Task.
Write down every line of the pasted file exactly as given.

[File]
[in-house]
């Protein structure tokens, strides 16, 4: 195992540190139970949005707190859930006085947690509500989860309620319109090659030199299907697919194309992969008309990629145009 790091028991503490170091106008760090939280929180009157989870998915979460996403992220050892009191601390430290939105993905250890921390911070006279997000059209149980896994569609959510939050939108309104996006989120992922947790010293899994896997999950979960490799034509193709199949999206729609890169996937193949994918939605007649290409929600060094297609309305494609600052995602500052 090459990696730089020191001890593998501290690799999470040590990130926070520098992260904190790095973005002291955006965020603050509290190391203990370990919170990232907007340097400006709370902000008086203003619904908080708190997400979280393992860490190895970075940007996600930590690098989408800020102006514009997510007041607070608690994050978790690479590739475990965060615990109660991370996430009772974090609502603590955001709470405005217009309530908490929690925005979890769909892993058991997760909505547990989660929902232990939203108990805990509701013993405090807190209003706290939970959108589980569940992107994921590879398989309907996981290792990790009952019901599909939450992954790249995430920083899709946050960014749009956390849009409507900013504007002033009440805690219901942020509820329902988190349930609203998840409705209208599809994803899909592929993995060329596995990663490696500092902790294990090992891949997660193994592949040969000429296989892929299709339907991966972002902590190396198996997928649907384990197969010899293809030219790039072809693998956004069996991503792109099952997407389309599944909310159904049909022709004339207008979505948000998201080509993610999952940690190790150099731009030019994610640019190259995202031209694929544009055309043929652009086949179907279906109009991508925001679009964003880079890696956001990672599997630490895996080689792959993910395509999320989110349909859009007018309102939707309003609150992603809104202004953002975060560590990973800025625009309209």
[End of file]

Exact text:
[in-house]
């Protein structure tokens, strides 16, 4: 195992540190139970949005707190859930006085947690509500989860309620319109090659030199299907697919194309992969008309990629145009 790091028991503490170091106008760090939280929180009157989870998915979460996403992220050892009191601390430290939105993905250890921390911070006279997000059209149980896994569609959510939050939108309104996006989120992922947790010293899994896997999950979960490799034509193709199949999206729609890169996937193949994918939605007649290409929600060094297609309305494609600052995602500052 090459990696730089020191001890593998501290690799999470040590990130926070520098992260904190790095973005002291955006965020603050509290190391203990370990919170990232907007340097400006709370902000008086203003619904908080708190997400979280393992860490190895970075940007996600930590690098989408800020102006514009997510007041607070608690994050978790690479590739475990965060615990109660991370996430009772974090609502603590955001709470405005217009309530908490929690925005979890769909892993058991997760909505547990989660929902232990939203108990805990509701013993405090807190209003706290939970959108589980569940992107994921590879398989309907996981290792990790009952019901599909939450992954790249995430920083899709946050960014749009956390849009409507900013504007002033009440805690219901942020509820329902988190349930609203998840409705209208599809994803899909592929993995060329596995990663490696500092902790294990090992891949997660193994592949040969000429296989892929299709339907991966972002902590190396198996997928649907384990197969010899293809030219790039072809693998956004069996991503792109099952997407389309599944909310159904049909022709004339207008979505948000998201080509993610999952940690190790150099731009030019994610640019190259995202031209694929544009055309043929652009086949179907279906109009991508925001679009964003880079890696956001990672599997630490895996080689792959993910395509999320989110349909859009007018309102939707309003609150992603809104202004953002975060560590990973800025625009309209």